For tin and cobalt, we also measure the percentage of smelters that are either listed as active or conformant smelters in the Responsible Minerals Assurance Process. In 2023, we sent out 356 surveys on the above mentioned, to which 80% responded (2022: 85%). The reason for the slightly lower response rate, compared with 2022, is that we increased new suppliers in the surveys by about 20%. Of the 115 suppliers who confirmed using tin and/or cobalt necessary for the functionality of the product, 79% disclosed their smelters. In total, 86% of these smelters were either listed as active or conformant smelters in the Responsible Minerals Assurance Process.    

For mica, there are currently no conformant mica processors listed on the Responsible Mineral Initiative platform. However, through our RMI membership, we – together with many stakeholders and peer companies – commit to:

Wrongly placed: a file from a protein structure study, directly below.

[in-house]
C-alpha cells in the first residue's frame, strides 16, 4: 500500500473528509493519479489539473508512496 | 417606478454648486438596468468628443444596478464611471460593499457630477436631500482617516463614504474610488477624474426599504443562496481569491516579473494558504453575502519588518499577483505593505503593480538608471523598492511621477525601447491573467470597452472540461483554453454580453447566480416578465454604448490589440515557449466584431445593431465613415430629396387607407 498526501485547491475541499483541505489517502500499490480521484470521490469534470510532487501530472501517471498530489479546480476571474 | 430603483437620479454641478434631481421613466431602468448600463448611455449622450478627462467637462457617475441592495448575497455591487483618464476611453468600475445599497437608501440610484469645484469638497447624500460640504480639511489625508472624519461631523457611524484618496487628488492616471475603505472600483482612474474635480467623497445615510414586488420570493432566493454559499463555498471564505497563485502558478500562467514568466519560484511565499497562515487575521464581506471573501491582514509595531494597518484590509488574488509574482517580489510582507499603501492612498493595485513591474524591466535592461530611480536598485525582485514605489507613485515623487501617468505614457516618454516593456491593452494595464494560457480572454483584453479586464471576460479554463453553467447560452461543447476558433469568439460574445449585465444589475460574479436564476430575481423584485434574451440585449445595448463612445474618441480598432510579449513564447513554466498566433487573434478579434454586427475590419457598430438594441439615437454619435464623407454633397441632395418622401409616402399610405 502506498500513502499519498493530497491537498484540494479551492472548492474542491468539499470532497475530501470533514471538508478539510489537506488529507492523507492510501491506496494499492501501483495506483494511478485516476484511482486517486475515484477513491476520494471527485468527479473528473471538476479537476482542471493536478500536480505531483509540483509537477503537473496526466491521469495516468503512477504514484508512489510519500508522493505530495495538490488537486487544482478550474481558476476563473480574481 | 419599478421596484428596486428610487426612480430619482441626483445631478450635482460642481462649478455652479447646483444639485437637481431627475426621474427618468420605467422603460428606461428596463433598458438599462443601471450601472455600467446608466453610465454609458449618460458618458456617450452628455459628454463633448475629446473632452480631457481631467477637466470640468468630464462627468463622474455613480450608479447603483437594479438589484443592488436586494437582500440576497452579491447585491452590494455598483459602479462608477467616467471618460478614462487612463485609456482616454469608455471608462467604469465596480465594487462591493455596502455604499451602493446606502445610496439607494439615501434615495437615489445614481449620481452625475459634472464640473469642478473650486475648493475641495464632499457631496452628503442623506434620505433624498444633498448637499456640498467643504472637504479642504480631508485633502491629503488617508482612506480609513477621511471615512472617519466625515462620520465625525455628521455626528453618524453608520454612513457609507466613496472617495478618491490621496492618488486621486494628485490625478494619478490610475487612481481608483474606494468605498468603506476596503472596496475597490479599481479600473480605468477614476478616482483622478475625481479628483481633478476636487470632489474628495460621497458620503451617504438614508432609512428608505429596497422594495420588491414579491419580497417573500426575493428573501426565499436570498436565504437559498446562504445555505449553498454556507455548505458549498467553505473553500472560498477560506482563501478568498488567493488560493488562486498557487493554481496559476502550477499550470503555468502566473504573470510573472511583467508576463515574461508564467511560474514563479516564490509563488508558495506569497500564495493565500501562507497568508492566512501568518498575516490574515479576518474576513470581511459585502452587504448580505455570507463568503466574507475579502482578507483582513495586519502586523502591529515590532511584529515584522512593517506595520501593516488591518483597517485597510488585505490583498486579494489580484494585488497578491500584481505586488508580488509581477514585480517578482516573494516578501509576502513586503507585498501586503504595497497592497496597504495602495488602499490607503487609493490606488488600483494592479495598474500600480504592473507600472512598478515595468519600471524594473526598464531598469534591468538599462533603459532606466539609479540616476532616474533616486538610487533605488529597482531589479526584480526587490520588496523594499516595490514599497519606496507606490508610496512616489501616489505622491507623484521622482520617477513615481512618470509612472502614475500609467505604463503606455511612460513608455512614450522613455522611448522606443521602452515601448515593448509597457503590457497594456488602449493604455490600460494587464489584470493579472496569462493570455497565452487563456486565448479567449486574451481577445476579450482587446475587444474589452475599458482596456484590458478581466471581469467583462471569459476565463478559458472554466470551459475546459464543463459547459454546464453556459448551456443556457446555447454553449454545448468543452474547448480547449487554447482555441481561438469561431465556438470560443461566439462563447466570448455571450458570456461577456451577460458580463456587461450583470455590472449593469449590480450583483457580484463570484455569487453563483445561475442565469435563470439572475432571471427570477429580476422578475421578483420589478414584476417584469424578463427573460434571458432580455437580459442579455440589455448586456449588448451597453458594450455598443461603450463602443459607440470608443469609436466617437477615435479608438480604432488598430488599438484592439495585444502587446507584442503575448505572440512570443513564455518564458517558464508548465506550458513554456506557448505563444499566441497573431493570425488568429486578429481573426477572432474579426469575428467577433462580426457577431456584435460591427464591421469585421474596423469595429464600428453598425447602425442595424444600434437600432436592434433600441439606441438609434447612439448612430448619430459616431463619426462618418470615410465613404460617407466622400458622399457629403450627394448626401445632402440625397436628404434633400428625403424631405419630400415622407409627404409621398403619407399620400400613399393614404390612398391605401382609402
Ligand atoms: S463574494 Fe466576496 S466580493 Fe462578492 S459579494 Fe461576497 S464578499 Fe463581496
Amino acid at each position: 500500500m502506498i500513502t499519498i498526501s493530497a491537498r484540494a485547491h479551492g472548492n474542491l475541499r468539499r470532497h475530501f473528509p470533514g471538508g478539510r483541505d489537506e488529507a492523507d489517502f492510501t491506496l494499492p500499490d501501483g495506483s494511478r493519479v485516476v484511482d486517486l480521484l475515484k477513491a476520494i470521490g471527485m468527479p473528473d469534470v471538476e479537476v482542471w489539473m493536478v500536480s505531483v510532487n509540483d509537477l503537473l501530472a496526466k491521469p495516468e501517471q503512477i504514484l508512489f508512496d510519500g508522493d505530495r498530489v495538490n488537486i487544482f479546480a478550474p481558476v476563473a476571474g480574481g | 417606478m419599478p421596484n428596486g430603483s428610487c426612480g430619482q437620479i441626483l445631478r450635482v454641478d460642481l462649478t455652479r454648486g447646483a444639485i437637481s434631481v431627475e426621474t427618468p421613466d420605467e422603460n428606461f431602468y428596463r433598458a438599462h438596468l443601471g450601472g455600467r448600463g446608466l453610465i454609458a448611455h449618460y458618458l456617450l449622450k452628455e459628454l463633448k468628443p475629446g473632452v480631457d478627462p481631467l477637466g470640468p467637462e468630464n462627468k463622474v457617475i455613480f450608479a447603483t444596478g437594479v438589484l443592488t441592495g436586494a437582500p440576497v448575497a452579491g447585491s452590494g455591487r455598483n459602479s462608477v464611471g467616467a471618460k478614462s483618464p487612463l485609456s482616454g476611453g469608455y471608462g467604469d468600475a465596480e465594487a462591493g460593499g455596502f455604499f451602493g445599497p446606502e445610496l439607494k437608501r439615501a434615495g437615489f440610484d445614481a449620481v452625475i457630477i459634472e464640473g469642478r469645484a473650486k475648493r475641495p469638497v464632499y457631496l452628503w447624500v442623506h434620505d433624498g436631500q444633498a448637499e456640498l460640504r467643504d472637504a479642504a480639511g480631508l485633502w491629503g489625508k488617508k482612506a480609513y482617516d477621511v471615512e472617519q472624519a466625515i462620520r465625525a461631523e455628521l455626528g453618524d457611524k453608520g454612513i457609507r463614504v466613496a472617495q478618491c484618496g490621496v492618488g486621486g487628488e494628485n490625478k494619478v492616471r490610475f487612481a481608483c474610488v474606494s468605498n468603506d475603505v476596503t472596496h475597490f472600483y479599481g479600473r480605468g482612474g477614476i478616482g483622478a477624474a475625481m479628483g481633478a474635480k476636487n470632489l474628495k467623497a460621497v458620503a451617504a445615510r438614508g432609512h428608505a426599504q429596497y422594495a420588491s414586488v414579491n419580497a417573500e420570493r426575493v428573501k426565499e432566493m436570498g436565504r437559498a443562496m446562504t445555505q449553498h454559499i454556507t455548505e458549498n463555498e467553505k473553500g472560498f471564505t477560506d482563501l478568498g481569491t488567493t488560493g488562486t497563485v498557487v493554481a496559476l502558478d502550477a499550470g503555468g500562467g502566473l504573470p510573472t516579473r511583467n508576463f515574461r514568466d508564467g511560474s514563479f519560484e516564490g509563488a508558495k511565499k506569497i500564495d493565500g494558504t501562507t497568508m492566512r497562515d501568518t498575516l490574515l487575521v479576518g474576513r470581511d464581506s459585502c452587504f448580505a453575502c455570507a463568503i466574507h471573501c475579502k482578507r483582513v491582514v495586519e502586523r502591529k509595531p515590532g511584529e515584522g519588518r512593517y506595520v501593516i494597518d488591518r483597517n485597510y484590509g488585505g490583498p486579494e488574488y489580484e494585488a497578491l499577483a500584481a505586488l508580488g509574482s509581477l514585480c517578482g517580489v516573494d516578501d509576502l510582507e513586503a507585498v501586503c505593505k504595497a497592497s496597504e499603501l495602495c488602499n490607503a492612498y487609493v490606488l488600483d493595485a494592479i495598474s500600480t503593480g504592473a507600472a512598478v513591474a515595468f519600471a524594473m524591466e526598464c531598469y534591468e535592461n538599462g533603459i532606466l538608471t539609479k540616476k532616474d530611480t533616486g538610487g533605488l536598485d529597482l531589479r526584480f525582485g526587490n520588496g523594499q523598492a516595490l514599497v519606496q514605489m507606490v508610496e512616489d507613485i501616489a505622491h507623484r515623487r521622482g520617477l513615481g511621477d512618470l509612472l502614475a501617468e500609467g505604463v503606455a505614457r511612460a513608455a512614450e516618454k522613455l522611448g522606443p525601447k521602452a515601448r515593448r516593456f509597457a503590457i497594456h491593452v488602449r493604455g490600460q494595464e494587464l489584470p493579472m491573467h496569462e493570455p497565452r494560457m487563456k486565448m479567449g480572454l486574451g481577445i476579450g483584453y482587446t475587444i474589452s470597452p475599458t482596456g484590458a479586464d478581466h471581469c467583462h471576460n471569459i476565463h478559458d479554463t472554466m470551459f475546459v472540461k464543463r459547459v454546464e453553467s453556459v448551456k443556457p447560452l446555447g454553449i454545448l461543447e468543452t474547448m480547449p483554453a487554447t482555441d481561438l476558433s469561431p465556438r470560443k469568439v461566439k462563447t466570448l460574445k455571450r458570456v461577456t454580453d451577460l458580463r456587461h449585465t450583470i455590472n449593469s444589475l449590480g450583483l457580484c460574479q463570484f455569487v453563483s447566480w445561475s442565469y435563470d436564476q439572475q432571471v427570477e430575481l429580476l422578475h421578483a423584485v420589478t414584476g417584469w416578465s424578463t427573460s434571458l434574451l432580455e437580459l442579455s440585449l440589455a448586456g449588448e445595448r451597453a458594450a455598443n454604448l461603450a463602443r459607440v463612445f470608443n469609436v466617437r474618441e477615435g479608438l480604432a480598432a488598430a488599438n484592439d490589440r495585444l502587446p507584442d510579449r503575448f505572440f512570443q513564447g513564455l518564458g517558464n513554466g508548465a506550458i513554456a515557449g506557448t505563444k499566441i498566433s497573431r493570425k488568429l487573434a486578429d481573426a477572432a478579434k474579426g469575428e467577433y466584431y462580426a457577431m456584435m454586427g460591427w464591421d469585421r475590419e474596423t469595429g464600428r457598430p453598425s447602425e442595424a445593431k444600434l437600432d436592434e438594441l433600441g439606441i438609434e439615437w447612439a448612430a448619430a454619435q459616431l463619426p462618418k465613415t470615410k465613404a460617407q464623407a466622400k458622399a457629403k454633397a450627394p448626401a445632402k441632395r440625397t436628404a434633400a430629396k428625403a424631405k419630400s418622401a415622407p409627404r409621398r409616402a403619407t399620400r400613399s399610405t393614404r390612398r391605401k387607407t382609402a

• Having 100% of processors compliant with the RMI Global Workplace standard
  • Establishing a fair and responsible mica supply chain (including fair living income) in the Indian states of Jharkhand and Bihar
  • Eliminating unacceptable working conditions and eradicating child labor in India’s mica supply chains by 2030

For all other minerals subjected to the survey (calcium carbonate, copper, fluorspar and talcum), some suppliers confirmed that these materials are sourced from known risk countries associated with forced or child labor. We will take action on these in 2024, such as asking our suppliers about the controls they have in place. If no controls exist, we will request that these controls be put in place (e.g. by means of social audits or visits).   


This statement covers Akzo Nobel N.V. and its group companies, with reporting companies proceeding with their own Board approvals according to the UK Modern Slavery Act 2015 and Australian Modern Slavery Act 2018.

This Statement was approved by the Board of Management and Executive Committee of Akzo Nobel N.V. and adopted by the Board of Directors of Imperial Chemical Industries Limited on 26th June 2024.


Jose Antonio Jiménez Lozano